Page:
Yet one of the primary benefits of globalization is that it often leads to a robust private sector, which means that taxing corporations should be a no-brainer for offsetting tariff revenue losses. But this is particularly hard in a global economy. Corporations demand lower tax rates, credits, exemptions and rebates to better compete globally – and they often find more ways to evade taxes (e.g., tax havenstransfer pricing) in a globalized system.

Advanced economies also grapple with these issues, of course. But it is particularly consequential to the fiscal health of poor countries because they face revenues as low as 10 percent of GDP, on average, in comparison to 40 percent in the advanced industrial nations Underdeveloped tax administrative systems, weak enforcement mechanisms and a limited number of registered taxpayers mean that poor nations struggle to raise sufficient revenue for their needs. So, declining revenue from trade, and voter and corporate resistance to higher taxes really matter.

3) China and India aren’t in the same boat

Not all developing nations struggle equally. Bastiaens and Rudra’s forthcoming book found that authoritarian governments – like China – have had far more success increasing domestic tax revenues alongside globalization.

Authoritarian governments can impose tax reforms by fiat and use coercion to increase compliance by citizens — and firms — outside their small loyalist circle. China, for instance, relies on a strong-armed police force to ensure compliance; historically, officials would beat farmers to death over tax paymentsMore recently, wealthy elites have been executed for tax fraud. This doesn’t mean that individuals or firms never cheat – but the risk of heavy punishment is so high that tax evasion is less likely to occur than it does in democracies.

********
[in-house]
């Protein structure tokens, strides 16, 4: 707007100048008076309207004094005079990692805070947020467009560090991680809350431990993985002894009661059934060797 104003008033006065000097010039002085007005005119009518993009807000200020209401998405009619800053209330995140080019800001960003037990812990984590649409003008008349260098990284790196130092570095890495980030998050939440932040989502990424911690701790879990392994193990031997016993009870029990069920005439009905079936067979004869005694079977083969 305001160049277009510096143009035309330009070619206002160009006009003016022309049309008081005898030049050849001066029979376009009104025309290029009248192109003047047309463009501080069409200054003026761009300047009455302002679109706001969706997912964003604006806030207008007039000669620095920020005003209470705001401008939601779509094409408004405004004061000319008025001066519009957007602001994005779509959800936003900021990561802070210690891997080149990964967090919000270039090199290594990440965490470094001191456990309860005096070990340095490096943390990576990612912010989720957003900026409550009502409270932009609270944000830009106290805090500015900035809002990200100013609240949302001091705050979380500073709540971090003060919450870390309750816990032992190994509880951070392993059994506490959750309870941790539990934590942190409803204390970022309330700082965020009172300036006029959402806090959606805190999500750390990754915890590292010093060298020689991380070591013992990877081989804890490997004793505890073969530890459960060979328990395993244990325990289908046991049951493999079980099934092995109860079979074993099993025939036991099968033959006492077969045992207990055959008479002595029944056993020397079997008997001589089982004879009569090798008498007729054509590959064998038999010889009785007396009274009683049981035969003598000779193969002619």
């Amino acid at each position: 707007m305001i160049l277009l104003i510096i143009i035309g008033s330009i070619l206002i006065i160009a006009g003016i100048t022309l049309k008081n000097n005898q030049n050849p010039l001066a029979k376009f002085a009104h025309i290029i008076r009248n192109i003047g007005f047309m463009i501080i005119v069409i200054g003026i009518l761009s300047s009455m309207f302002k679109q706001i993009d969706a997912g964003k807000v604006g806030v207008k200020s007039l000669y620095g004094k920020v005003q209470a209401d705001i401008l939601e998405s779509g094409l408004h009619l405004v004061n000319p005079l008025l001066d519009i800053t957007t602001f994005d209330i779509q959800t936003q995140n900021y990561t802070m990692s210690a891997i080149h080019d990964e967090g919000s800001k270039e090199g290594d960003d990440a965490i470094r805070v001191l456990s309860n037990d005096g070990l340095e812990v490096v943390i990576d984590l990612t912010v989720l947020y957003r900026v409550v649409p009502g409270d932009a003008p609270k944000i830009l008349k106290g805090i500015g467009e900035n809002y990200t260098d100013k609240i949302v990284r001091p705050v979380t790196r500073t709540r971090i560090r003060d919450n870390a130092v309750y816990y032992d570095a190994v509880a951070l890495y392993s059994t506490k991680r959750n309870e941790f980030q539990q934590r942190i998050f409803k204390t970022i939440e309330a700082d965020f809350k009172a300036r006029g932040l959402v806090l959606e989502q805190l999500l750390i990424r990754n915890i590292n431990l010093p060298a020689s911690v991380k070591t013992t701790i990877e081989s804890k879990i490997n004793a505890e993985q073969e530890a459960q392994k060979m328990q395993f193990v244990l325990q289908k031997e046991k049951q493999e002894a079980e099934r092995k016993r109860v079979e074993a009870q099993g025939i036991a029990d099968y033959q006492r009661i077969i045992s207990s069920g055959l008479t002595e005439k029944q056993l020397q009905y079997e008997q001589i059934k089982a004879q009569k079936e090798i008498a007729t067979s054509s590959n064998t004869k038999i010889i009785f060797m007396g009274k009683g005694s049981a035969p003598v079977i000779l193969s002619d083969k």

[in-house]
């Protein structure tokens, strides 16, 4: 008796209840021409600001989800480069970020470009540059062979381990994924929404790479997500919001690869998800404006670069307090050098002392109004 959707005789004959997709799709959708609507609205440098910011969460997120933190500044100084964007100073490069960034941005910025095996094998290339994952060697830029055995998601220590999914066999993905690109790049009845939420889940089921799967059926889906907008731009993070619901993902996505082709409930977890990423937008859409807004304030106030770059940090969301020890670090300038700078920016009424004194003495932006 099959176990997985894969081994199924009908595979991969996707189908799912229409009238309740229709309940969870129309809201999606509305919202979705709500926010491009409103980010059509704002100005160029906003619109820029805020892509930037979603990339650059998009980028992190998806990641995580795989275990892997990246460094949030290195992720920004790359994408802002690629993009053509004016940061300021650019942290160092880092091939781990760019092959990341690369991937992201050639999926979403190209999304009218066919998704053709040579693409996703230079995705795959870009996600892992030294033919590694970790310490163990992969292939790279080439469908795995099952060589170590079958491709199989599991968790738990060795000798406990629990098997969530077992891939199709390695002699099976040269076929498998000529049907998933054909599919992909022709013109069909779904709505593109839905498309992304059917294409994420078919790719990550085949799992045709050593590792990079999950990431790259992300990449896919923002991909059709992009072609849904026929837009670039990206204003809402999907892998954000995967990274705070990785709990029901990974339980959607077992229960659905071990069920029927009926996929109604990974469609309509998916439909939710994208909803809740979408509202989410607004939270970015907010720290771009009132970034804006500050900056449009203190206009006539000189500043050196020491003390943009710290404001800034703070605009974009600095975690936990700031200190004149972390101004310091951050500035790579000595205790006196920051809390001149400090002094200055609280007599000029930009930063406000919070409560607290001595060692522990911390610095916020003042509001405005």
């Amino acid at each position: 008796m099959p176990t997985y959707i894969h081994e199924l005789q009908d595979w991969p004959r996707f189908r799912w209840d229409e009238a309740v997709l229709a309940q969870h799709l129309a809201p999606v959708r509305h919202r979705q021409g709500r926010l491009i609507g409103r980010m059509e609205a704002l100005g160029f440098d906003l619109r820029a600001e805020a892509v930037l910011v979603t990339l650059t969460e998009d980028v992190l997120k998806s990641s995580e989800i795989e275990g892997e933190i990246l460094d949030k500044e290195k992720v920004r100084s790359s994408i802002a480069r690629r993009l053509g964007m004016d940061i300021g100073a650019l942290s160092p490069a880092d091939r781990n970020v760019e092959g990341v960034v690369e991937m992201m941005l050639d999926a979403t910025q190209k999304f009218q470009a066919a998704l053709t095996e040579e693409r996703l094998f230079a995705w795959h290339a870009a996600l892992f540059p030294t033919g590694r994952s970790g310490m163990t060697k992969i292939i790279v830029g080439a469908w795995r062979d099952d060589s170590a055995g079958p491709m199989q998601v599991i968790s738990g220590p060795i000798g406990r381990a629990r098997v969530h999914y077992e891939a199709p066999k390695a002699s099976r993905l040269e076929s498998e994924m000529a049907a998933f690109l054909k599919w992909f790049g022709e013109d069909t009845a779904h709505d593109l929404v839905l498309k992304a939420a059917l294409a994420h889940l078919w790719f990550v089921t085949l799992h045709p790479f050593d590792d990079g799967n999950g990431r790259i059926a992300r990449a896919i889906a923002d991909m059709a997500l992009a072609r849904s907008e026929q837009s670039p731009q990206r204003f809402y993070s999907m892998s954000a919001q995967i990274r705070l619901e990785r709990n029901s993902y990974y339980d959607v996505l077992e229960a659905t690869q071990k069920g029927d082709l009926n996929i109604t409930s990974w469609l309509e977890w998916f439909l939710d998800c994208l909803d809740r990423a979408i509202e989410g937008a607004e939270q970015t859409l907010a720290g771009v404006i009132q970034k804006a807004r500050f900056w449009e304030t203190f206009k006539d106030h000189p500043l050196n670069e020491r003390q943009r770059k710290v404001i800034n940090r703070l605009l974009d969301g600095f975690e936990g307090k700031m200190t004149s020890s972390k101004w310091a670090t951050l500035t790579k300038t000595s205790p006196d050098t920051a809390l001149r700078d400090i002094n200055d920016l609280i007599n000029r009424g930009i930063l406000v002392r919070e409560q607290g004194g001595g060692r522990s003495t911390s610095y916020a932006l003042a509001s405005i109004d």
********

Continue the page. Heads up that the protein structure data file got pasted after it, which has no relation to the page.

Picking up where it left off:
In contrast, democracies have to figure out how to increase tax revenues while contending with unhappy voters. Often, permitting tax avoidance is the easiest path to reelection. One recent estimate suggests that only 3 percent of Indian citizens pay an income tax.

This is the grand irony on globalization and democracies. Many international economists predicted that globalization would lead to higher revenues because of private sector growth. But citizens of democracies in the developing world suffer when politics constrain their governments’ ability to tax and redistribute — especially now with declining tariff revenue under globalization.

4) Retaliatory tariffs do much more harm than good

For a democratic developing country like India, retaliatory tariffs and highly specific taxes like cow urine may seem like a tempting source of revenue in the short term. But developing country governments are mistaken if they perceive any revenue potential of recent tariffs in the long run.

India’s retaliatory tariffs are expected to raise $240 million in revenue, only 0.1 percent of revenue collected by the Indian government. Also, this revenue boost could prove fleeting: Indian consumers can opt to buy less or other goods, while the U.S. could voluntarily limit exports to India.

The recent tit-for-tat trade war is only likely to bring further fiscal and macroeconomic problems for India.

If India doesn’t want to retreat from globalization and all its benefits, but still needs cash, it will need to focus on enforcing tax rules and implementing smarter policies to get both voters and firms to agree to pay taxes.